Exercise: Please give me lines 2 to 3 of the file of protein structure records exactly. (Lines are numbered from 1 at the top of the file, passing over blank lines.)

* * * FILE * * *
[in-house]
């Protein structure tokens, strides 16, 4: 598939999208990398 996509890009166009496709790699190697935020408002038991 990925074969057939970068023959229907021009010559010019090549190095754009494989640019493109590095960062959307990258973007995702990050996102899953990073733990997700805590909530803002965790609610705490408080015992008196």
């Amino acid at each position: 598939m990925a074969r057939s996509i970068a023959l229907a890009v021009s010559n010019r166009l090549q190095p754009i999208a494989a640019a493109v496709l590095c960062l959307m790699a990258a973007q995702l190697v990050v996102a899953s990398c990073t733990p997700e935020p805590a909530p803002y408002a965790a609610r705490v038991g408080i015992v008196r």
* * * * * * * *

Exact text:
């Protein structure tokens, strides 16, 4: 598939999208990398 996509890009166009496709790699190697935020408002038991 990925074969057939970068023959229907021009010559010019090549190095754009494989640019493109590095960062959307990258973007995702990050996102899953990073733990997700805590909530803002965790609610705490408080015992008196």
């Amino acid at each position: 598939m990925a074969r057939s996509i970068a023959l229907a890009v021009s010559n010019r166009l090549q190095p754009i999208a494989a640019a493109v496709l590095c960062l959307m790699a990258a973007q995702l190697v990050v996102a899953s990398c990073t733990p997700e935020p805590a909530p803002y408002a965790a609610r705490v038991g408080i015992v008196r």